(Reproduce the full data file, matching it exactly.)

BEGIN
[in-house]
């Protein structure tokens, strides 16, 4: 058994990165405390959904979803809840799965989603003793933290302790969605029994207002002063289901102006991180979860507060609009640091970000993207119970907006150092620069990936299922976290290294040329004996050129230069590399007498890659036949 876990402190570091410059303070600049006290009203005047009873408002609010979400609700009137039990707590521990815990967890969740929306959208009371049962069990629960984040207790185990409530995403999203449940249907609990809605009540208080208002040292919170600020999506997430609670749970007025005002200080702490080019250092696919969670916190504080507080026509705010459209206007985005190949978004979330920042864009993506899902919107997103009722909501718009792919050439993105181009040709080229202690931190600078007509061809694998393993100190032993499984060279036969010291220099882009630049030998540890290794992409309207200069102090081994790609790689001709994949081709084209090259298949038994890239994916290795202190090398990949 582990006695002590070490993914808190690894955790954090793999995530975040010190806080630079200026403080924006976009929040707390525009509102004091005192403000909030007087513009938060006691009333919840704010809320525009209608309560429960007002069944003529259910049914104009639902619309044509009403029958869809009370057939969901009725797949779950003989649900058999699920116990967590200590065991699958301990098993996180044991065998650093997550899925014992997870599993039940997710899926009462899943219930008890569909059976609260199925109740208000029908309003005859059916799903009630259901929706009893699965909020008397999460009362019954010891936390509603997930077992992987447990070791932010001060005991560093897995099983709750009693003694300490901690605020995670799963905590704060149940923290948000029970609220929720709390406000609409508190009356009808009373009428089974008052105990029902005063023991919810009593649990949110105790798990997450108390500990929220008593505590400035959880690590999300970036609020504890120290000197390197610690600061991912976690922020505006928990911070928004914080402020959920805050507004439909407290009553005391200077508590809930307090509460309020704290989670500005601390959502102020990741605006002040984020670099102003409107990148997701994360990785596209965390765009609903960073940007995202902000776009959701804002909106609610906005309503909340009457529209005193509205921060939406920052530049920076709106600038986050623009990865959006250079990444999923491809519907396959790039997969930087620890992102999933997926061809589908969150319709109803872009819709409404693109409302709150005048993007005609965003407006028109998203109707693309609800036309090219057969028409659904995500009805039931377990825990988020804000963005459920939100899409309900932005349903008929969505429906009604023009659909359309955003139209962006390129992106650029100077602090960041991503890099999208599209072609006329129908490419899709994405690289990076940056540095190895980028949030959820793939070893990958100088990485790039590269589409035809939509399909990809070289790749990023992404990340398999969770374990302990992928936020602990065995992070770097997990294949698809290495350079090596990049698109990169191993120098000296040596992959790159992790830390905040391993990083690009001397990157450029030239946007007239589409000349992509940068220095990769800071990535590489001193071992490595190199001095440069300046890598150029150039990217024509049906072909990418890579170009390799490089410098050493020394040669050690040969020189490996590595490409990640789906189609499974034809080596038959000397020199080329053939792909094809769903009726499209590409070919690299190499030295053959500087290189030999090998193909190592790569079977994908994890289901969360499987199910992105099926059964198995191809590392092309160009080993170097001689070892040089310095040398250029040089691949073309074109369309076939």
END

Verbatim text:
[in-house]
């Protein structure tokens, strides 16, 4: 058994990165405390959904979803809840799965989603003793933290302790969605029994207002002063289901102006991180979860507060609009640091970000993207119970907006150092620069990936299922976290290294040329004996050129230069590399007498890659036949 876990402190570091410059303070600049006290009203005047009873408002609010979400609700009137039990707590521990815990967890969740929306959208009371049962069990629960984040207790185990409530995403999203449940249907609990809605009540208080208002040292919170600020999506997430609670749970007025005002200080702490080019250092696919969670916190504080507080026509705010459209206007985005190949978004979330920042864009993506899902919107997103009722909501718009792919050439993105181009040709080229202690931190600078007509061809694998393993100190032993499984060279036969010291220099882009630049030998540890290794992409309207200069102090081994790609790689001709994949081709084209090259298949038994890239994916290795202190090398990949 582990006695002590070490993914808190690894955790954090793999995530975040010190806080630079200026403080924006976009929040707390525009509102004091005192403000909030007087513009938060006691009333919840704010809320525009209608309560429960007002069944003529259910049914104009639902619309044509009403029958869809009370057939969901009725797949779950003989649900058999699920116990967590200590065991699958301990098993996180044991065998650093997550899925014992997870599993039940997710899926009462899943219930008890569909059976609260199925109740208000029908309003005859059916799903009630259901929706009893699965909020008397999460009362019954010891936390509603997930077992992987447990070791932010001060005991560093897995099983709750009693003694300490901690605020995670799963905590704060149940923290948000029970609220929720709390406000609409508190009356009808009373009428089974008052105990029902005063023991919810009593649990949110105790798990997450108390500990929220008593505590400035959880690590999300970036609020504890120290000197390197610690600061991912976690922020505006928990911070928004914080402020959920805050507004439909407290009553005391200077508590809930307090509460309020704290989670500005601390959502102020990741605006002040984020670099102003409107990148997701994360990785596209965390765009609903960073940007995202902000776009959701804002909106609610906005309503909340009457529209005193509205921060939406920052530049920076709106600038986050623009990865959006250079990444999923491809519907396959790039997969930087620890992102999933997926061809589908969150319709109803872009819709409404693109409302709150005048993007005609965003407006028109998203109707693309609800036309090219057969028409659904995500009805039931377990825990988020804000963005459920939100899409309900932005349903008929969505429906009604023009659909359309955003139209962006390129992106650029100077602090960041991503890099999208599209072609006329129908490419899709994405690289990076940056540095190895980028949030959820793939070893990958100088990485790039590269589409035809939509399909990809070289790749990023992404990340398999969770374990302990992928936020602990065995992070770097997990294949698809290495350079090596990049698109990169191993120098000296040596992959790159992790830390905040391993990083690009001397990157450029030239946007007239589409000349992509940068220095990769800071990535590489001193071992490595190199001095440069300046890598150029150039990217024509049906072909990418890579170009390799490089410098050493020394040669050690040969020189490996590595490409990640789906189609499974034809080596038959000397020199080329053939792909094809769903009726499209590409070919690299190499030295053959500087290189030999090998193909190592790569079977994908994890289901969360499987199910992105099926059964198995191809590392092309160009080993170097001689070892040089310095040398250029040089691949073309074109369309076939």